I have always used a sampling rate of 44,100 when recording in audacity and for output to .wav or .mp3.
Today I opened up an aup3 file and discovered that while some of the tracks are 44,100, some are 80,000+ and some are 96,000+. While the playback is fine, I presume this may cause issues with output of wav or mp3 files. Converting the higher sampling rates to 44,100 resulted in a playback that was about 10% of the correct tempo.
I did not set the tracks to higher than 44,100 so not sure how this happened. What I do know is that every time Audacity is updated, they seem to introduce more bugs and problems than they fixed. Time shift is a critical function but was removed, so I dropped back to the last version that included it and will not update again.
Other than the forum where they ask about features, which are rarely if ever actually implemented, it appears that programmers are deciding what the users need, without asking. This is a typical IT problem where the nerdy techs have no clue what people are actually doing with software and decide to make changes that seem cool.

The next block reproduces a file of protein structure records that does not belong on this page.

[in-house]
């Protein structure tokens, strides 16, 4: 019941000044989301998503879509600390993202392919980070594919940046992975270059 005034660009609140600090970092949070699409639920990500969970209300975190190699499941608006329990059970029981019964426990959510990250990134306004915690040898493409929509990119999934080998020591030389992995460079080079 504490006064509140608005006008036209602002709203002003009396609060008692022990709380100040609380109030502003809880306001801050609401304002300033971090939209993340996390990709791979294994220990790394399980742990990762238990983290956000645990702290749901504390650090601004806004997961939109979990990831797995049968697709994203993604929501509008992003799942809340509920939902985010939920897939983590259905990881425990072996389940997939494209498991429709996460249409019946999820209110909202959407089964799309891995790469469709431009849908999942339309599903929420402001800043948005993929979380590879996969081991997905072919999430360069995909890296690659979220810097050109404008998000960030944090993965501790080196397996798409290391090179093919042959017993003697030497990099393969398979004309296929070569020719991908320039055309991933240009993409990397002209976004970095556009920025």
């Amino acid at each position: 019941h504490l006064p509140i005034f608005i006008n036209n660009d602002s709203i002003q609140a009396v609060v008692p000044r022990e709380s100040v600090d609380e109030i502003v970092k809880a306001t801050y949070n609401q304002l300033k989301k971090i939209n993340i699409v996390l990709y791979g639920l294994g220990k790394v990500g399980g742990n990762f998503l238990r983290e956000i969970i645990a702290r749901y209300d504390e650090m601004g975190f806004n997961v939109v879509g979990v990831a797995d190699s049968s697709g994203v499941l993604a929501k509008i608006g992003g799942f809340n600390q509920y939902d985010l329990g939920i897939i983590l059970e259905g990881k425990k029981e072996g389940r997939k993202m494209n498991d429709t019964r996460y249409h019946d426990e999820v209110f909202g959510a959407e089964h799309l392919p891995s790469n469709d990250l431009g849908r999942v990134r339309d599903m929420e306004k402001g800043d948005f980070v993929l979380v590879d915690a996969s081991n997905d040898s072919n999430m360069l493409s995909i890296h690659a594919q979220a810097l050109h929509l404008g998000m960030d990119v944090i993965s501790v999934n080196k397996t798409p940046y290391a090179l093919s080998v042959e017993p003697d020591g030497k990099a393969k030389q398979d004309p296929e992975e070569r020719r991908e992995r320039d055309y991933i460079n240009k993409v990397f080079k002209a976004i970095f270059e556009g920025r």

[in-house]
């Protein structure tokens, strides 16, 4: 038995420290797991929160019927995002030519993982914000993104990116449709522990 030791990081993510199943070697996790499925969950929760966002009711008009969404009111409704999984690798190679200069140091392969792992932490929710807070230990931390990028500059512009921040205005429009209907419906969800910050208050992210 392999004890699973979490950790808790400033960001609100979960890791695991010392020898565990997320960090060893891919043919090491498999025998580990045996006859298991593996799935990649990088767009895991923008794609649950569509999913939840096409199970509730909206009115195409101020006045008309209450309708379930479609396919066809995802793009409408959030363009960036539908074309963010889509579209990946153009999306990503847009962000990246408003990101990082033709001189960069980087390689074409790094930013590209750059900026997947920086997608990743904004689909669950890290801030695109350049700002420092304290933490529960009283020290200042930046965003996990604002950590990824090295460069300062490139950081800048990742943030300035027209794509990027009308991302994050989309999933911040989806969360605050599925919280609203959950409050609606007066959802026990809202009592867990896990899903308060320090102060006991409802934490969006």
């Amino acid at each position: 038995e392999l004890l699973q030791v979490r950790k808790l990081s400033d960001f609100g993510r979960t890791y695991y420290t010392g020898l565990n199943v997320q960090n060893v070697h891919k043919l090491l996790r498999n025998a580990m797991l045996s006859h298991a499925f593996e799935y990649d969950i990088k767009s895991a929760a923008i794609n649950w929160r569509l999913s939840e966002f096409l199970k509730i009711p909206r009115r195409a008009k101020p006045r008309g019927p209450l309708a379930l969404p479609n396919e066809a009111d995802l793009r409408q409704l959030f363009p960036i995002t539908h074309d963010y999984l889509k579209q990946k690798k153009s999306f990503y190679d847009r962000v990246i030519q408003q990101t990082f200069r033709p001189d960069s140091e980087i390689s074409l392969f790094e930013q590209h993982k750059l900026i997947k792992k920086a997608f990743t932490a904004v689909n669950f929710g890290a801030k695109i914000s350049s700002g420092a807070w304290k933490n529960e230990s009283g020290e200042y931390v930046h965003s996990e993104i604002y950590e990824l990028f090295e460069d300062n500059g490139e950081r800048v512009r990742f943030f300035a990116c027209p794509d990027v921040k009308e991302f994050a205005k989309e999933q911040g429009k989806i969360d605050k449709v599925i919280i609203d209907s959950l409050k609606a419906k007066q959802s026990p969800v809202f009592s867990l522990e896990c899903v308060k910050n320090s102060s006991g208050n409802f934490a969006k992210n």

You must be “converting” it in the wrong way.
To change the sample rate of an Audacity track without changing the pitch or the length, you need to “Resample” the track.
Example (assuming that you’ve not changed the default sample rate from 44100):
- Launch Audacity
- Generate a 440 Hz Tone (“Generate” menu), 10 seconds duration.
- Play it and observe that the pitch is “A 440”, 10 seconds duration, and the track sample rate is 44100.
- With the track selected, “Tracks menu > Resample: → 48000”
- Play it and observe that the pitch is still “A 440”, 10 seconds duration, and the track sample rate is 48000.
That’s the correct way to resample a track, though usually you do not need to do that manually because Audacity will automatically resample to the “Project Rate” on Export.
(The “Project Rate” is in the bottom left corner of the main Audacity window.)
See this announcement: Time Shift Tool (F5) removed
This is a community forum, run by people that use Audacity for the benefit of people that use Audacity. I don’t think that we carry much influence these days as the new management prefer to use surveys. In the past, we would log feature requests, and write up proposals for the most popular.
Here are some that have been implemented to some extent (indicated by the green ticks):
and some proposals that have been implemented: